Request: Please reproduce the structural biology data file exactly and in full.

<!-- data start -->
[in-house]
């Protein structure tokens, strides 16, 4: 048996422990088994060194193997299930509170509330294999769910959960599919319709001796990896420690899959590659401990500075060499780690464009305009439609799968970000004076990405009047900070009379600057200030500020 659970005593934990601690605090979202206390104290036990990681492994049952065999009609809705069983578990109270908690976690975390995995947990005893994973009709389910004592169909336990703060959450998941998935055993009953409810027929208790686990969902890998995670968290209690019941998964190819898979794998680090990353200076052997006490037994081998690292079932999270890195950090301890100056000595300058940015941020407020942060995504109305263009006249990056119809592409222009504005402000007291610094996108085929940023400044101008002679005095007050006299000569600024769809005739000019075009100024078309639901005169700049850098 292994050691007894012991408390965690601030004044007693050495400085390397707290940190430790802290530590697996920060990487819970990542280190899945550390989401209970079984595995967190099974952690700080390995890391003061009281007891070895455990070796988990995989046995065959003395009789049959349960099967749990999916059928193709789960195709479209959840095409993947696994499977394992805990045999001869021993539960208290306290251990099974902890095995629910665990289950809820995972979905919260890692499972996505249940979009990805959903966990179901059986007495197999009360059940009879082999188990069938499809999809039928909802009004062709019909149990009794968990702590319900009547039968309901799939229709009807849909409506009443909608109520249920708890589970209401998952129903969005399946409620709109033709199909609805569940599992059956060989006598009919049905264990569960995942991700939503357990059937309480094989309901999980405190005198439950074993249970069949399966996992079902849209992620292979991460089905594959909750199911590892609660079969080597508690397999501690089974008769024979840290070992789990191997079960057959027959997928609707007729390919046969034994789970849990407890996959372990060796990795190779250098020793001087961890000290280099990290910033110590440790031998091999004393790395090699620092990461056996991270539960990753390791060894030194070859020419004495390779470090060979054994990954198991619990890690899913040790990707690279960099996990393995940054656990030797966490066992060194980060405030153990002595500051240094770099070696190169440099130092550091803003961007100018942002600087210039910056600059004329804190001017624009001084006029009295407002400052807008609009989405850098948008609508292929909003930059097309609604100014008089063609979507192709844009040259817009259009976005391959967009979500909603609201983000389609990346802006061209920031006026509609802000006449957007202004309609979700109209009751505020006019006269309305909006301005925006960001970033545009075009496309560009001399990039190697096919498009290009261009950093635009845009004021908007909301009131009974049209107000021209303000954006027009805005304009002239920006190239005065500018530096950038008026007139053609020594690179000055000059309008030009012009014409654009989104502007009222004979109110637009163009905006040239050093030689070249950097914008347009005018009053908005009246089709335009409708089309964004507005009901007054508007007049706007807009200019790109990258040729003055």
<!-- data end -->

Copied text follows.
[in-house]
């Protein structure tokens, strides 16, 4: 048996422990088994060194193997299930509170509330294999769910959960599919319709001796990896420690899959590659401990500075060499780690464009305009439609799968970000004076990405009047900070009379600057200030500020 659970005593934990601690605090979202206390104290036990990681492994049952065999009609809705069983578990109270908690976690975390995995947990005893994973009709389910004592169909336990703060959450998941998935055993009953409810027929208790686990969902890998995670968290209690019941998964190819898979794998680090990353200076052997006490037994081998690292079932999270890195950090301890100056000595300058940015941020407020942060995504109305263009006249990056119809592409222009504005402000007291610094996108085929940023400044101008002679005095007050006299000569600024769809005739000019075009100024078309639901005169700049850098 292994050691007894012991408390965690601030004044007693050495400085390397707290940190430790802290530590697996920060990487819970990542280190899945550390989401209970079984595995967190099974952690700080390995890391003061009281007891070895455990070796988990995989046995065959003395009789049959349960099967749990999916059928193709789960195709479209959840095409993947696994499977394992805990045999001869021993539960208290306290251990099974902890095995629910665990289950809820995972979905919260890692499972996505249940979009990805959903966990179901059986007495197999009360059940009879082999188990069938499809999809039928909802009004062709019909149990009794968990702590319900009547039968309901799939229709009807849909409506009443909608109520249920708890589970209401998952129903969005399946409620709109033709199909609805569940599992059956060989006598009919049905264990569960995942991700939503357990059937309480094989309901999980405190005198439950074993249970069949399966996992079902849209992620292979991460089905594959909750199911590892609660079969080597508690397999501690089974008769024979840290070992789990191997079960057959027959997928609707007729390919046969034994789970849990407890996959372990060796990795190779250098020793001087961890000290280099990290910033110590440790031998091999004393790395090699620092990461056996991270539960990753390791060894030194070859020419004495390779470090060979054994990954198991619990890690899913040790990707690279960099996990393995940054656990030797966490066992060194980060405030153990002595500051240094770099070696190169440099130092550091803003961007100018942002600087210039910056600059004329804190001017624009001084006029009295407002400052807008609009989405850098948008609508292929909003930059097309609604100014008089063609979507192709844009040259817009259009976005391959967009979500909603609201983000389609990346802006061209920031006026509609802000006449957007202004309609979700109209009751505020006019006269309305909006301005925006960001970033545009075009496309560009001399990039190697096919498009290009261009950093635009845009004021908007909301009131009974049209107000021209303000954006027009805005304009002239920006190239005065500018530096950038008026007139053609020594690179000055000059309008030009012009014409654009989104502007009222004979109110637009163009905006040239050093030689070249950097914008347009005018009053908005009246089709335009409708089309964004507005009901007054508007007049706007807009200019790109990258040729003055």